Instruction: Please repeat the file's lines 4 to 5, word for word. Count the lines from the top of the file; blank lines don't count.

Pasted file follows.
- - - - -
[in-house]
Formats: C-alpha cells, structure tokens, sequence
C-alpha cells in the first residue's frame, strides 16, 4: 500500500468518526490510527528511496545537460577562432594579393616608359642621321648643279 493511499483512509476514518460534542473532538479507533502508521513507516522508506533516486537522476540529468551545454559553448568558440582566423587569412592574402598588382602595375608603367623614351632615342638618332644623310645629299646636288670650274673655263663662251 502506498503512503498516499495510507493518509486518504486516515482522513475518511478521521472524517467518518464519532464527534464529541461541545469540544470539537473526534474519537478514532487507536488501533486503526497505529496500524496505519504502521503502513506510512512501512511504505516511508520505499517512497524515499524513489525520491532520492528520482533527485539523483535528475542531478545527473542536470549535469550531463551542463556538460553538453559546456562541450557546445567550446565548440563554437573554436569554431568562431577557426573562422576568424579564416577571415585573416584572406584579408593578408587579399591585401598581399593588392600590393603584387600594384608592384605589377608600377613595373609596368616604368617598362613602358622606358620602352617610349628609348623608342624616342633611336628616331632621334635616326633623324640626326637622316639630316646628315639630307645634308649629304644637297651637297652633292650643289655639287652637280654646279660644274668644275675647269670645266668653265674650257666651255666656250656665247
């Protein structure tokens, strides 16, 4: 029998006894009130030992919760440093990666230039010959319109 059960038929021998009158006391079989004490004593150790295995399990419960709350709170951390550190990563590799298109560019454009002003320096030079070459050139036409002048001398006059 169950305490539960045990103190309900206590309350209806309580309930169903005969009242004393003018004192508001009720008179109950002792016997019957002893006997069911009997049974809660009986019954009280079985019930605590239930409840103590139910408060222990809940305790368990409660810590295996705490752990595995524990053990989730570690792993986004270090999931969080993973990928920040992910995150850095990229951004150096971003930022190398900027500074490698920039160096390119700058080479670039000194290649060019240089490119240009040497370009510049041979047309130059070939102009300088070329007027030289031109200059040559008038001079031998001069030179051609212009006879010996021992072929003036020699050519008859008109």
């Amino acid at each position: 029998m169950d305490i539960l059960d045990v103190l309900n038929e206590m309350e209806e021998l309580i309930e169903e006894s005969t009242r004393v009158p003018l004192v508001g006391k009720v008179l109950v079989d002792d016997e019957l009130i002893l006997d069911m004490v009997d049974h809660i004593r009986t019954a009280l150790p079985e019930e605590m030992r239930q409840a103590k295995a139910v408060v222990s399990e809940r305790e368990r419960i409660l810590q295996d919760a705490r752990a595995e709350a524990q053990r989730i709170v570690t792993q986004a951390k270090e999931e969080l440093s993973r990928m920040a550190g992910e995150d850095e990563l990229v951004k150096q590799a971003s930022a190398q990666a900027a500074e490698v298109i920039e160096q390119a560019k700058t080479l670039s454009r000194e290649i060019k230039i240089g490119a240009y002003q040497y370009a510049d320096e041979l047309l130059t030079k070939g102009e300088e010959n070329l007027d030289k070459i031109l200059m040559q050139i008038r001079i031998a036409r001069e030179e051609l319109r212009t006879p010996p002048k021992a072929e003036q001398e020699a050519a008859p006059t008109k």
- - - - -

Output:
């Protein structure tokens, strides 16, 4: 029998006894009130030992919760440093990666230039010959319109 059960038929021998009158006391079989004490004593150790295995399990419960709350709170951390550190990563590799298109560019454009002003320096030079070459050139036409002048001398006059 169950305490539960045990103190309900206590309350209806309580309930169903005969009242004393003018004192508001009720008179109950002792016997019957002893006997069911009997049974809660009986019954009280079985019930605590239930409840103590139910408060222990809940305790368990409660810590295996705490752990595995524990053990989730570690792993986004270090999931969080993973990928920040992910995150850095990229951004150096971003930022190398900027500074490698920039160096390119700058080479670039000194290649060019240089490119240009040497370009510049041979047309130059070939102009300088070329007027030289031109200059040559008038001079031998001069030179051609212009006879010996021992072929003036020699050519008859008109």
């Amino acid at each position: 029998m169950d305490i539960l059960d045990v103190l309900n038929e206590m309350e209806e021998l309580i309930e169903e006894s005969t009242r004393v009158p003018l004192v508001g006391k009720v008179l109950v079989d002792d016997e019957l009130i002893l006997d069911m004490v009997d049974h809660i004593r009986t019954a009280l150790p079985e019930e605590m030992r239930q409840a103590k295995a139910v408060v222990s399990e809940r305790e368990r419960i409660l810590q295996d919760a705490r752990a595995e709350a524990q053990r989730i709170v570690t792993q986004a951390k270090e999931e969080l440093s993973r990928m920040a550190g992910e995150d850095e990563l990229v951004k150096q590799a971003s930022a190398q990666a900027a500074e490698v298109i920039e160096q390119a560019k700058t080479l670039s454009r000194e290649i060019k230039i240089g490119a240009y002003q040497y370009a510049d320096e041979l047309l130059t030079k070939g102009e300088e010959n070329l007027d030289k070459i031109l200059m040559q050139i008038r001079i031998a036409r001069e030179e051609l319109r212009t006879p010996p002048k021992a072929e003036q001398e020699a050519a008859p006059t008109k």